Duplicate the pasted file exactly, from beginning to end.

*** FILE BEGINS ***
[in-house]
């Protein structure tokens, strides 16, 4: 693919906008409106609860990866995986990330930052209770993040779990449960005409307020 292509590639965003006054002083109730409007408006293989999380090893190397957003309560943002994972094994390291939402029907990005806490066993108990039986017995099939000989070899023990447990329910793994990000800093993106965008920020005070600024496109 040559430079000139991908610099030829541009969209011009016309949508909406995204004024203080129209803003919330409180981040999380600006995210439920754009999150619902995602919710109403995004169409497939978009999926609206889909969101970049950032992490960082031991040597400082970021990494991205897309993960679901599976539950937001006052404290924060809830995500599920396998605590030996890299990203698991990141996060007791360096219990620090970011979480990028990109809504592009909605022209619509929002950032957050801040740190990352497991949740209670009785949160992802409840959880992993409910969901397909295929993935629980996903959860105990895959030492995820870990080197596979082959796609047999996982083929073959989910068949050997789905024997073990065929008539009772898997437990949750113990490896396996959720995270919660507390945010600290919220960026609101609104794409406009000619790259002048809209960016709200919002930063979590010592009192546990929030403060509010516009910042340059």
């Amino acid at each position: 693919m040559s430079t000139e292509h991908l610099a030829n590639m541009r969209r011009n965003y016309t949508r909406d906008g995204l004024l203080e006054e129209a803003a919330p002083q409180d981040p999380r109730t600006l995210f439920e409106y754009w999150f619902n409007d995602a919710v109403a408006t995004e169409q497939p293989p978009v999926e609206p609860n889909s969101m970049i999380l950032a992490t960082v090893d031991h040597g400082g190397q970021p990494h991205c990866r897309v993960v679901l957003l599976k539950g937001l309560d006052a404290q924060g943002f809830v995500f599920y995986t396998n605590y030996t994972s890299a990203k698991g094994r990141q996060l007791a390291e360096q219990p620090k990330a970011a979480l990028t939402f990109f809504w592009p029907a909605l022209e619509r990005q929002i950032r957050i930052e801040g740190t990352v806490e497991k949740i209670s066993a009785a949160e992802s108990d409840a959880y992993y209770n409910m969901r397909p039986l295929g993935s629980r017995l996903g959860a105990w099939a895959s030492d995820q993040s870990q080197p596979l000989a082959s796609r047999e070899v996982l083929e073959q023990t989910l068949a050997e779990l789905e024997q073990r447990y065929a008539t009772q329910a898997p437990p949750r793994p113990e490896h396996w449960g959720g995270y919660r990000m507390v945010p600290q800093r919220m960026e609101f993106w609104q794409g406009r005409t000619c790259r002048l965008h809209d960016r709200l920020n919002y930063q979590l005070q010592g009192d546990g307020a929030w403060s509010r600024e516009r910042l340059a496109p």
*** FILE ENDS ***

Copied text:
[in-house]
């Protein structure tokens, strides 16, 4: 693919906008409106609860990866995986990330930052209770993040779990449960005409307020 292509590639965003006054002083109730409007408006293989999380090893190397957003309560943002994972094994390291939402029907990005806490066993108990039986017995099939000989070899023990447990329910793994990000800093993106965008920020005070600024496109 040559430079000139991908610099030829541009969209011009016309949508909406995204004024203080129209803003919330409180981040999380600006995210439920754009999150619902995602919710109403995004169409497939978009999926609206889909969101970049950032992490960082031991040597400082970021990494991205897309993960679901599976539950937001006052404290924060809830995500599920396998605590030996890299990203698991990141996060007791360096219990620090970011979480990028990109809504592009909605022209619509929002950032957050801040740190990352497991949740209670009785949160992802409840959880992993409910969901397909295929993935629980996903959860105990895959030492995820870990080197596979082959796609047999996982083929073959989910068949050997789905024997073990065929008539009772898997437990949750113990490896396996959720995270919660507390945010600290919220960026609101609104794409406009000619790259002048809209960016709200919002930063979590010592009192546990929030403060509010516009910042340059």
């Amino acid at each position: 693919m040559s430079t000139e292509h991908l610099a030829n590639m541009r969209r011009n965003y016309t949508r909406d906008g995204l004024l203080e006054e129209a803003a919330p002083q409180d981040p999380r109730t600006l995210f439920e409106y754009w999150f619902n409007d995602a919710v109403a408006t995004e169409q497939p293989p978009v999926e609206p609860n889909s969101m970049i999380l950032a992490t960082v090893d031991h040597g400082g190397q970021p990494h991205c990866r897309v993960v679901l957003l599976k539950g937001l309560d006052a404290q924060g943002f809830v995500f599920y995986t396998n605590y030996t994972s890299a990203k698991g094994r990141q996060l007791a390291e360096q219990p620090k990330a970011a979480l990028t939402f990109f809504w592009p029907a909605l022209e619509r990005q929002i950032r957050i930052e801040g740190t990352v806490e497991k949740i209670s066993a009785a949160e992802s108990d409840a959880y992993y209770n409910m969901r397909p039986l295929g993935s629980r017995l996903g959860a105990w099939a895959s030492d995820q993040s870990q080197p596979l000989a082959s796609r047999e070899v996982l083929e073959q023990t989910l068949a050997e779990l789905e024997q073990r447990y065929a008539t009772q329910a898997p437990p949750r793994p113990e490896h396996w449960g959720g995270y919660r990000m507390v945010p600290q800093r919220m960026e609101f993106w609104q794409g406009r005409t000619c790259r002048l965008h809209d960016r709200l920020n919002y930063q979590l005070q010592g009192d546990g307020a929030w403060s509010r600024e516009r910042l340059a496109p």